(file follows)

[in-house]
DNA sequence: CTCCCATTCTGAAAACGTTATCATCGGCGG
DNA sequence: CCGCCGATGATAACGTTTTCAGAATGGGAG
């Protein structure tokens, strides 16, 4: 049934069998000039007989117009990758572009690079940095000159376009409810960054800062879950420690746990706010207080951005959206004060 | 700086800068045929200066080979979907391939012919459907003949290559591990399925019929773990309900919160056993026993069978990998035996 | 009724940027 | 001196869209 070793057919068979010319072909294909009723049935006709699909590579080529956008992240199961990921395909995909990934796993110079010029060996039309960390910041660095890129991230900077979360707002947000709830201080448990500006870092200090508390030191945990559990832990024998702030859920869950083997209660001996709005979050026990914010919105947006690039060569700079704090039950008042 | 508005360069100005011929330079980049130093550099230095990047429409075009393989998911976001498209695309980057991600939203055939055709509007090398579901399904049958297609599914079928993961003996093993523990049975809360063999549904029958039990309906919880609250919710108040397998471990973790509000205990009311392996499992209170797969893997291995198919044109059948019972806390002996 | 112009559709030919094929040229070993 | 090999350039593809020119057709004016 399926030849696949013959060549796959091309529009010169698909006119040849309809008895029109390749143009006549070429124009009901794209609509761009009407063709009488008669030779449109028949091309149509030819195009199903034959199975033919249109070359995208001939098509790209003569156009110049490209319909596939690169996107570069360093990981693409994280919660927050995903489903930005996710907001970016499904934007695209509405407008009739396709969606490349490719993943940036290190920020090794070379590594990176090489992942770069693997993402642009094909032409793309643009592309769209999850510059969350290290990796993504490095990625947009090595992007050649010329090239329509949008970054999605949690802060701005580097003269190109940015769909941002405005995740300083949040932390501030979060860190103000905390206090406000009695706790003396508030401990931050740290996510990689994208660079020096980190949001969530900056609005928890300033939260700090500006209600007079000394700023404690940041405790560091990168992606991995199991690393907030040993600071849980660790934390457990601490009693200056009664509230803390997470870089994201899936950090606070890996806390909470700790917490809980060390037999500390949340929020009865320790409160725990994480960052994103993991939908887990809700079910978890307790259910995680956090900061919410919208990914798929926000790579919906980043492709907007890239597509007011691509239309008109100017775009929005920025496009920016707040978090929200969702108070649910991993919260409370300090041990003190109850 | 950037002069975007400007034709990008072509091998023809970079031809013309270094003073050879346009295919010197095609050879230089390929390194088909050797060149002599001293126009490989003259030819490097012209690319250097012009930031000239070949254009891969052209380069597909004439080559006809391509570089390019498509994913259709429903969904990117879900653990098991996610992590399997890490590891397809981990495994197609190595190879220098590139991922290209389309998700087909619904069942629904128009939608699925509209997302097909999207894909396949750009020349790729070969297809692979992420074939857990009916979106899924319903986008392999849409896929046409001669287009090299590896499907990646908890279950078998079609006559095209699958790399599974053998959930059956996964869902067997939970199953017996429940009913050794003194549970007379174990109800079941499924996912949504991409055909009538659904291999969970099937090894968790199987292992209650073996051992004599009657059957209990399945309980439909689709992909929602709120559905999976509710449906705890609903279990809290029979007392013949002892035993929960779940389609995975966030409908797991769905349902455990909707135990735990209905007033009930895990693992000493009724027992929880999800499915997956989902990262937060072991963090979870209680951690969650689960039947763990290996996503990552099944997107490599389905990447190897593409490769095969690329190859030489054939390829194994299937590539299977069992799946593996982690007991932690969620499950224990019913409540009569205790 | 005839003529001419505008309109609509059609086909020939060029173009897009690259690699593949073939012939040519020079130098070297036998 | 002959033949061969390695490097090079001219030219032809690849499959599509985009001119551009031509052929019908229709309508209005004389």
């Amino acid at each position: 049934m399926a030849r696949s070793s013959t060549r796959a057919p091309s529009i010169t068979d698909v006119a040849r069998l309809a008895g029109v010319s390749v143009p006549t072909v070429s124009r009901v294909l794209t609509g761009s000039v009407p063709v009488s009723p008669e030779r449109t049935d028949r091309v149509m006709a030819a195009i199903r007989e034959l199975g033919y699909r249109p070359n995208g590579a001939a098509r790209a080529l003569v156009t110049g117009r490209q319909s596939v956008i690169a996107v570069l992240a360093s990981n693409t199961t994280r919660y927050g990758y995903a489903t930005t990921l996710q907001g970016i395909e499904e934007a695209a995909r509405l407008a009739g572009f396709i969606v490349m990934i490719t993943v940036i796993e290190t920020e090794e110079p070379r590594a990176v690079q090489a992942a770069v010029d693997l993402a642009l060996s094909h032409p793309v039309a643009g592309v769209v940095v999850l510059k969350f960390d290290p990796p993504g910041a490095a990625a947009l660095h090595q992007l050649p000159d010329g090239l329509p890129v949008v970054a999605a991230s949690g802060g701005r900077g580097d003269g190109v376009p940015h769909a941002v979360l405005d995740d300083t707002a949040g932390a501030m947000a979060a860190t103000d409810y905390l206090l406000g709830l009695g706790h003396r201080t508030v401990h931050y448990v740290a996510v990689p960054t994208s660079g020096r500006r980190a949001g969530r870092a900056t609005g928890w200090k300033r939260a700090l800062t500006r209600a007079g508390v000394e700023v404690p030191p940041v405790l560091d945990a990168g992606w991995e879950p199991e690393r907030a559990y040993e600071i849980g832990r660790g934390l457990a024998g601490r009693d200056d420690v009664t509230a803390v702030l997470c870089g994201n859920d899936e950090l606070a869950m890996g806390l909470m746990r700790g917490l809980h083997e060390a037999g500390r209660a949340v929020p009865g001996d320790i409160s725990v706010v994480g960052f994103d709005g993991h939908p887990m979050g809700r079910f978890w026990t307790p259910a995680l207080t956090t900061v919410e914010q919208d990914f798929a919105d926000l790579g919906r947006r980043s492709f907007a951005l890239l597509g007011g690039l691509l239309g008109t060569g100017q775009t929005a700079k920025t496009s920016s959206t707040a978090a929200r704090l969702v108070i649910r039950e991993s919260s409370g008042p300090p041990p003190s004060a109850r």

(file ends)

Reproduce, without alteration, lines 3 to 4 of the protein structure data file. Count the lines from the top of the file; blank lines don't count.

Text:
DNA sequence: CCGCCGATGATAACGTTTTCAGAATGGGAG
């Protein structure tokens, strides 16, 4: 049934069998000039007989117009990758572009690079940095000159376009409810960054800062879950420690746990706010207080951005959206004060 | 700086800068045929200066080979979907391939012919459907003949290559591990399925019929773990309900919160056993026993069978990998035996 | 009724940027 | 001196869209 070793057919068979010319072909294909009723049935006709699909590579080529956008992240199961990921395909995909990934796993110079010029060996039309960390910041660095890129991230900077979360707002947000709830201080448990500006870092200090508390030191945990559990832990024998702030859920869950083997209660001996709005979050026990914010919105947006690039060569700079704090039950008042 | 508005360069100005011929330079980049130093550099230095990047429409075009393989998911976001498209695309980057991600939203055939055709509007090398579901399904049958297609599914079928993961003996093993523990049975809360063999549904029958039990309906919880609250919710108040397998471990973790509000205990009311392996499992209170797969893997291995198919044109059948019972806390002996 | 112009559709030919094929040229070993 | 090999350039593809020119057709004016 399926030849696949013959060549796959091309529009010169698909006119040849309809008895029109390749143009006549070429124009009901794209609509761009009407063709009488008669030779449109028949091309149509030819195009199903034959199975033919249109070359995208001939098509790209003569156009110049490209319909596939690169996107570069360093990981693409994280919660927050995903489903930005996710907001970016499904934007695209509405407008009739396709969606490349490719993943940036290190920020090794070379590594990176090489992942770069693997993402642009094909032409793309643009592309769209999850510059969350290290990796993504490095990625947009090595992007050649010329090239329509949008970054999605949690802060701005580097003269190109940015769909941002405005995740300083949040932390501030979060860190103000905390206090406000009695706790003396508030401990931050740290996510990689994208660079020096980190949001969530900056609005928890300033939260700090500006209600007079000394700023404690940041405790560091990168992606991995199991690393907030040993600071849980660790934390457990601490009693200056009664509230803390997470870089994201899936950090606070890996806390909470700790917490809980060390037999500390949340929020009865320790409160725990994480960052994103993991939908887990809700079910978890307790259910995680956090900061919410919208990914798929926000790579919906980043492709907007890239597509007011691509239309008109100017775009929005920025496009920016707040978090929200969702108070649910991993919260409370300090041990003190109850 | 950037002069975007400007034709990008072509091998023809970079031809013309270094003073050879346009295919010197095609050879230089390929390194088909050797060149002599001293126009490989003259030819490097012209690319250097012009930031000239070949254009891969052209380069597909004439080559006809391509570089390019498509994913259709429903969904990117879900653990098991996610992590399997890490590891397809981990495994197609190595190879220098590139991922290209389309998700087909619904069942629904128009939608699925509209997302097909999207894909396949750009020349790729070969297809692979992420074939857990009916979106899924319903986008392999849409896929046409001669287009090299590896499907990646908890279950078998079609006559095209699958790399599974053998959930059956996964869902067997939970199953017996429940009913050794003194549970007379174990109800079941499924996912949504991409055909009538659904291999969970099937090894968790199987292992209650073996051992004599009657059957209990399945309980439909689709992909929602709120559905999976509710449906705890609903279990809290029979007392013949002892035993929960779940389609995975966030409908797991769905349902455990909707135990735990209905007033009930895990693992000493009724027992929880999800499915997956989902990262937060072991963090979870209680951690969650689960039947763990290996996503990552099944997107490599389905990447190897593409490769095969690329190859030489054939390829194994299937590539299977069992799946593996982690007991932690969620499950224990019913409540009569205790 | 005839003529001419505008309109609509059609086909020939060029173009897009690259690699593949073939012939040519020079130098070297036998 | 002959033949061969390695490097090079001219030219032809690849499959599509985009001119551009031509052929019908229709309508209005004389």